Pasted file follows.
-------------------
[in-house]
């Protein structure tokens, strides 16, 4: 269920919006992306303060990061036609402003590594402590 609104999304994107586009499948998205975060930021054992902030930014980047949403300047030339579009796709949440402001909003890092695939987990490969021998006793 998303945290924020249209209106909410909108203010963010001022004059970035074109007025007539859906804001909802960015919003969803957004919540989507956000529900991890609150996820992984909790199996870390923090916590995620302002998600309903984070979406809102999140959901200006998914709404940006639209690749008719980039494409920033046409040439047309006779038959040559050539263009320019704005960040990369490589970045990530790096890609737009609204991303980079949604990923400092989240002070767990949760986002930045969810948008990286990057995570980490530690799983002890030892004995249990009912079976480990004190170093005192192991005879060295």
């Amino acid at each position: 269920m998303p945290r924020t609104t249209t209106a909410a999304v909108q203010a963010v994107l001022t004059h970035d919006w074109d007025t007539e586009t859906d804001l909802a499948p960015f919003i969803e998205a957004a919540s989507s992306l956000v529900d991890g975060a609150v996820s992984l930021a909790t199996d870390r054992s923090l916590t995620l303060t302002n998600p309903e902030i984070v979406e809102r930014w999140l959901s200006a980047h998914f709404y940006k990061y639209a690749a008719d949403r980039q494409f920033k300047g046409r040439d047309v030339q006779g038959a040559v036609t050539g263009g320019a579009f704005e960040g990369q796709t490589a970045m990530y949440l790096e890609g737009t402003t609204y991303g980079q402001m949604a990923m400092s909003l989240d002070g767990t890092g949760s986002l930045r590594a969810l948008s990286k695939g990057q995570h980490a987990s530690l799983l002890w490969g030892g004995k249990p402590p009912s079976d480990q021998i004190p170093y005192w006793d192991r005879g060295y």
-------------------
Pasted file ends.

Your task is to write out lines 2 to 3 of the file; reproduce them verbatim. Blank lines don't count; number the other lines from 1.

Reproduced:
């Protein structure tokens, strides 16, 4: 269920919006992306303060990061036609402003590594402590 609104999304994107586009499948998205975060930021054992902030930014980047949403300047030339579009796709949440402001909003890092695939987990490969021998006793 998303945290924020249209209106909410909108203010963010001022004059970035074109007025007539859906804001909802960015919003969803957004919540989507956000529900991890609150996820992984909790199996870390923090916590995620302002998600309903984070979406809102999140959901200006998914709404940006639209690749008719980039494409920033046409040439047309006779038959040559050539263009320019704005960040990369490589970045990530790096890609737009609204991303980079949604990923400092989240002070767990949760986002930045969810948008990286990057995570980490530690799983002890030892004995249990009912079976480990004190170093005192192991005879060295």
């Amino acid at each position: 269920m998303p945290r924020t609104t249209t209106a909410a999304v909108q203010a963010v994107l001022t004059h970035d919006w074109d007025t007539e586009t859906d804001l909802a499948p960015f919003i969803e998205a957004a919540s989507s992306l956000v529900d991890g975060a609150v996820s992984l930021a909790t199996d870390r054992s923090l916590t995620l303060t302002n998600p309903e902030i984070v979406e809102r930014w999140l959901s200006a980047h998914f709404y940006k990061y639209a690749a008719d949403r980039q494409f920033k300047g046409r040439d047309v030339q006779g038959a040559v036609t050539g263009g320019a579009f704005e960040g990369q796709t490589a970045m990530y949440l790096e890609g737009t402003t609204y991303g980079q402001m949604a990923m400092s909003l989240d002070g767990t890092g949760s986002l930045r590594a969810l948008s990286k695939g990057q995570h980490a987990s530690l799983l002890w490969g030892g004995k249990p402590p009912s079976d480990q021998i004190p170093y005192w006793d192991r005879g060295y």